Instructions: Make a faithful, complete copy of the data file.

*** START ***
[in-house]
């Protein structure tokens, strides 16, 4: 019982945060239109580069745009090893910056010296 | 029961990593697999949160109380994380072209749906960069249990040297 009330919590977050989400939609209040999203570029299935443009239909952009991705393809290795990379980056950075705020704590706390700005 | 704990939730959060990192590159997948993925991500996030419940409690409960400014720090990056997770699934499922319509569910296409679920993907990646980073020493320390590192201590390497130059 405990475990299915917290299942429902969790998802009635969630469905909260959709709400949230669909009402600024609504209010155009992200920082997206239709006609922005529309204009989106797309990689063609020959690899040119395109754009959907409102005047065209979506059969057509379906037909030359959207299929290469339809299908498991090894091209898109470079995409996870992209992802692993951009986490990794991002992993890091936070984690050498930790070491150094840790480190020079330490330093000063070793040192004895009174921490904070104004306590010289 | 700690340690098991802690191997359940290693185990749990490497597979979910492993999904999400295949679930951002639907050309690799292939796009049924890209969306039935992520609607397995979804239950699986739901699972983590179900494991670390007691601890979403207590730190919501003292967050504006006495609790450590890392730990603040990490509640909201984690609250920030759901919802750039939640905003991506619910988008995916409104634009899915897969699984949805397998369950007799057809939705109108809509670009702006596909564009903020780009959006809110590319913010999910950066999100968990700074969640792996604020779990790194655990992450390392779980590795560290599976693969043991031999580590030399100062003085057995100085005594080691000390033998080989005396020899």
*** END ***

[in-house]
């Protein structure tokens, strides 16, 4: 019982945060239109580069745009090893910056010296 | 029961990593697999949160109380994380072209749906960069249990040297 009330919590977050989400939609209040999203570029299935443009239909952009991705393809290795990379980056950075705020704590706390700005 | 704990939730959060990192590159997948993925991500996030419940409690409960400014720090990056997770699934499922319509569910296409679920993907990646980073020493320390590192201590390497130059 405990475990299915917290299942429902969790998802009635969630469905909260959709709400949230669909009402600024609504209010155009992200920082997206239709006609922005529309204009989106797309990689063609020959690899040119395109754009959907409102005047065209979506059969057509379906037909030359959207299929290469339809299908498991090894091209898109470079995409996870992209992802692993951009986490990794991002992993890091936070984690050498930790070491150094840790480190020079330490330093000063070793040192004895009174921490904070104004306590010289 | 700690340690098991802690191997359940290693185990749990490497597979979910492993999904999400295949679930951002639907050309690799292939796009049924890209969306039935992520609607397995979804239950699986739901699972983590179900494991670390007691601890979403207590730190919501003292967050504006006495609790450590890392730990603040990490509640909201984690609250920030759901919802750039939640905003991506619910988008995916409104634009899915897969699984949805397998369950007799057809939705109108809509670009702006596909564009903020780009959006809110590319913010999910950066999100968990700074969640792996604020779990790194655990992450390392779980590795560290599976693969043991031999580590030399100062003085057995100085005594080691000390033998080989005396020899």